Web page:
Jarosz says connecting with an audience emotionally is a much strong long-term strategy

“It depends on the campaign, brands are relying more on emotional connections as they need to talk more about what they believe in (insert Simon Sinek quote here).

“So, if the campaign is to elevate the perception of a brand and what it stands for, connecting with their audience on an emotional level is by far a stronger and effective long-term strategy. This helps make brands more relatable by giving human characteristics and allowing their audience to believe in them. But messaging can be as important if the outcome is to instruct. Sometimes the brand needs to sit behind the message and allow the audience to feel empowered first, then discover the brand.”

Dan Ratner, strategy director, Uberbrand, says:

Ratner says “an effective campaign needs to utilise meaning to help carry a message”

“They say that empathy is a uniquely human quality. That being said, emotion is an essential and inextricable part of making connections. Therefore an effective campaign needs to utilise meaning to help carry a message.

“Attributes and characteristics of a proposition are often replicable. It’s common knowledge that people make decisions emotionally, and then rationalise them logically. So clearly standing for something helps you to differentiate.

“It’s an interesting time, as marketers navigate the competing objectives of driving meaning and positioning while driving leads. So, while we are seeing a movement for more brands to look towards the single unifying idea to help deliver clarity of message, it’s also competing with shorter-term objectives of driving sales.”

Sinead Roarty, associate creative director, JWT, says:

Roarty says “if we want to change behaviour there’s no better way than to tug at the heartstrings”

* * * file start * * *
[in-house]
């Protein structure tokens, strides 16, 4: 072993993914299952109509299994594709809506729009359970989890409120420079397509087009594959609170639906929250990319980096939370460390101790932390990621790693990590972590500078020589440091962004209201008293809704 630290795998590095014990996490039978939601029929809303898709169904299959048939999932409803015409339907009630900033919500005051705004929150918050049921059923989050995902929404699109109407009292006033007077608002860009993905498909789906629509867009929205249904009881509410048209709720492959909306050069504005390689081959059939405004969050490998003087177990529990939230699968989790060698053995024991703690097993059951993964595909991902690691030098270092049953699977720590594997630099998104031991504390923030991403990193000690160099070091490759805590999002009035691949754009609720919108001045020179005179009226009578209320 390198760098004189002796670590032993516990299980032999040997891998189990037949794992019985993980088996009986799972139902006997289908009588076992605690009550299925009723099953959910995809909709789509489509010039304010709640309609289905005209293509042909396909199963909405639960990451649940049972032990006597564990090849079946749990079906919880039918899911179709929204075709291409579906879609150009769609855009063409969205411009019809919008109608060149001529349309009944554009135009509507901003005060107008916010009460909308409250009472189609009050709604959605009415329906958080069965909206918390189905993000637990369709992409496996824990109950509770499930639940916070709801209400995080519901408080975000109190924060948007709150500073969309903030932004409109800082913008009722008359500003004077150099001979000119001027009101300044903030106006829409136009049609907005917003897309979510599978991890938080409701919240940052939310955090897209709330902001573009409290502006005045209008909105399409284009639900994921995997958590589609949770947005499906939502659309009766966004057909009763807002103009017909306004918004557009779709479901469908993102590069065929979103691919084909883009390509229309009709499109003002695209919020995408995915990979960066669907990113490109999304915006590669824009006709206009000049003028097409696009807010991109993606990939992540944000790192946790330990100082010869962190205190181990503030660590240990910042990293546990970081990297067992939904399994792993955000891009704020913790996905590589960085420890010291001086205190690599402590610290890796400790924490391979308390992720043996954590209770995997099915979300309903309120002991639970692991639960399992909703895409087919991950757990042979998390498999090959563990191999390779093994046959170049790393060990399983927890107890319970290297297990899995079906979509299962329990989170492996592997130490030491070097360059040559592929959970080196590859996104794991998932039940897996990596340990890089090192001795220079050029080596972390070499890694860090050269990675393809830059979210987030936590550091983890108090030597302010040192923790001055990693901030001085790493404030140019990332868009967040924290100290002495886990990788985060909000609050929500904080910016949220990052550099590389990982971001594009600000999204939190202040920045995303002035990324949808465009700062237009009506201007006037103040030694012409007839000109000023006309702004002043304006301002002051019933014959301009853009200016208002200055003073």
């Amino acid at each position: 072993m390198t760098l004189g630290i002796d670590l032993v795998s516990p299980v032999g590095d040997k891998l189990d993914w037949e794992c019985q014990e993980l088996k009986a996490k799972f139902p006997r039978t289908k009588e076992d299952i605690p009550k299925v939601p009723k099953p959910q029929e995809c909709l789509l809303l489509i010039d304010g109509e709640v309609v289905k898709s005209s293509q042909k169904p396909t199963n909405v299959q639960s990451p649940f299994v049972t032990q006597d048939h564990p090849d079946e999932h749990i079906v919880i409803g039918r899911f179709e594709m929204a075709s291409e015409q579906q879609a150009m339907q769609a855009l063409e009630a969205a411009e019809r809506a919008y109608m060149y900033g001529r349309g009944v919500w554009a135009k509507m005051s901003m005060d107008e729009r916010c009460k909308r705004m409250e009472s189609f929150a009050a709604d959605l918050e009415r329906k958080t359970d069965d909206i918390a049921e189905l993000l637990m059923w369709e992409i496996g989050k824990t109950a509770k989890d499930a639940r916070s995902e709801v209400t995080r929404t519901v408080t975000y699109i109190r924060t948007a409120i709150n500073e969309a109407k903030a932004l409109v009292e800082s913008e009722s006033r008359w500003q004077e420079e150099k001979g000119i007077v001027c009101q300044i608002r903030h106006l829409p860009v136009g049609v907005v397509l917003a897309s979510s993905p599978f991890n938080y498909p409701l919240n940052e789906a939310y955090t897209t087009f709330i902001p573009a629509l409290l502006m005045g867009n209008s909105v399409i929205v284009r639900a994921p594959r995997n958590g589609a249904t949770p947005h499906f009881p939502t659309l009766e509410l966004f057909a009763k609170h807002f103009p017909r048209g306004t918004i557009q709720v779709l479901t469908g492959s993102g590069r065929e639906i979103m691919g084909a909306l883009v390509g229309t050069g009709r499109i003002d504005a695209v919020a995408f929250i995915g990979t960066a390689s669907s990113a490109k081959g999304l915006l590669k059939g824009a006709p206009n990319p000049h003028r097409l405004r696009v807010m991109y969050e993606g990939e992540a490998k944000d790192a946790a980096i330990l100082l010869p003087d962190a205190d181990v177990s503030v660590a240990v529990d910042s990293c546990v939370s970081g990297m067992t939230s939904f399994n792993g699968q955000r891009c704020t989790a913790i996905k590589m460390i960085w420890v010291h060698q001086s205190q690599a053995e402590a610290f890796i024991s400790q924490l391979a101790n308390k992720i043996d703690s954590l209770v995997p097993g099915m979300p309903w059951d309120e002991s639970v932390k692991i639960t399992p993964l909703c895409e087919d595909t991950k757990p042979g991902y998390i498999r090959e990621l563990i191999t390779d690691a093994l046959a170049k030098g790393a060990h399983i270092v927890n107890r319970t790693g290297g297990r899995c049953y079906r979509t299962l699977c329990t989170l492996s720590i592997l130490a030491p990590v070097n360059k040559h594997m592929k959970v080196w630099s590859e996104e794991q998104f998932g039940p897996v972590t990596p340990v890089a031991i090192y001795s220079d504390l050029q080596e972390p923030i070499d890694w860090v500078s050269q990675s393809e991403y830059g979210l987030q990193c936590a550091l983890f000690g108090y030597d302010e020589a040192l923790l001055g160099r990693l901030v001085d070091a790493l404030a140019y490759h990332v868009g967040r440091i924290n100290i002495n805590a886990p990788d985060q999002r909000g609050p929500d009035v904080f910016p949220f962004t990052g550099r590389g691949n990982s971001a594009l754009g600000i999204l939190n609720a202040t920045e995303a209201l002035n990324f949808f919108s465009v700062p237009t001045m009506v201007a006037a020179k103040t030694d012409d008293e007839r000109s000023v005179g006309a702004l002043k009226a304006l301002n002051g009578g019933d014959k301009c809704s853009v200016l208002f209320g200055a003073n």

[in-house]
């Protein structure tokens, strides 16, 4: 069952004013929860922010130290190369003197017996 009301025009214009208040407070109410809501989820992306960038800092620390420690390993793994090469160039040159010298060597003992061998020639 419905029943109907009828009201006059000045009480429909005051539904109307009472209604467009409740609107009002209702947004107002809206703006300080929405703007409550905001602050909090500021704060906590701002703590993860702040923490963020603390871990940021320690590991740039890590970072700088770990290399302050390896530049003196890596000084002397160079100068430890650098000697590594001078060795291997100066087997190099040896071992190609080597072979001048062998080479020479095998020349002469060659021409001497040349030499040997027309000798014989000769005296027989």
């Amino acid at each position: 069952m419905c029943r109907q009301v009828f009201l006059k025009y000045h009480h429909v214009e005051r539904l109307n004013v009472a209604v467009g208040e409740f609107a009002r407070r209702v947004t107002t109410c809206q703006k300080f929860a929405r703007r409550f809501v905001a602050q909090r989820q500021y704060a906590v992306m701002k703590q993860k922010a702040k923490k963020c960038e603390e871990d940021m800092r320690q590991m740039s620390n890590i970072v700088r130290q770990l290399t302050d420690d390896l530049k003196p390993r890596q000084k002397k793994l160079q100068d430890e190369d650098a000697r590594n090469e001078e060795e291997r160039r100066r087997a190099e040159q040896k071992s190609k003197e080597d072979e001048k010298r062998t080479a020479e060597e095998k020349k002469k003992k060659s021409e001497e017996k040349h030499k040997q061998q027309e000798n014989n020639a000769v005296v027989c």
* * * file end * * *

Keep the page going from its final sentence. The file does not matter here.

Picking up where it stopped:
“I have to fess up to loving ads that rip your heart out. But they have to hit the right emotional note and not just be emotionally manipulative. There’s nothing worse than an ad with a mission to make you cry before you buy, without having any meaningful connection to the brand. P&G got it right with their Best Job (Thank You, Mom) campaign for the London Olympics. Kids, mums and sport – the holy trinity of warm fuzzies done well.

“Creating an emotive response means the brand has something to say that’s beyond a transactional message. It gives the brand a point of view. And it’s brave, because standing for something means the brand is willing to stand apart from its competitors and put itself on the line. Take Apple’s 1997 Think Different campaign – everyone wanted to be one of the crazy ones after that. And everyone wanted a Mac.

“Delivering emotion well is about nailing the right sentiment, without getting sentimental. Western Sydney University’s Deng Adut is a real tearjerker, for all the right reasons. Yet being emotive doesn’t have to mean being serious. Take the Ikea Lamp spot where the brand toyed with our emotions – you’d have to be a real hard ass not to well up at the sight of the cuckolded lamp standing on the rainy street corner, and then the brand laughed at us for siding with it. That’s gold.

“If we want to change behaviour there’s no better way than to tug at the heartstrings. It’s the old rational vs emotional argument. Is a cheaper, better, faster message going to make me love a brand for the long haul or will I choose a brand that I’m emotionally hardwired to? Let’s just say I’ll always buy a Mac.”

Toby Harrison, chief strategy officer, Ogilvy Sydney, says: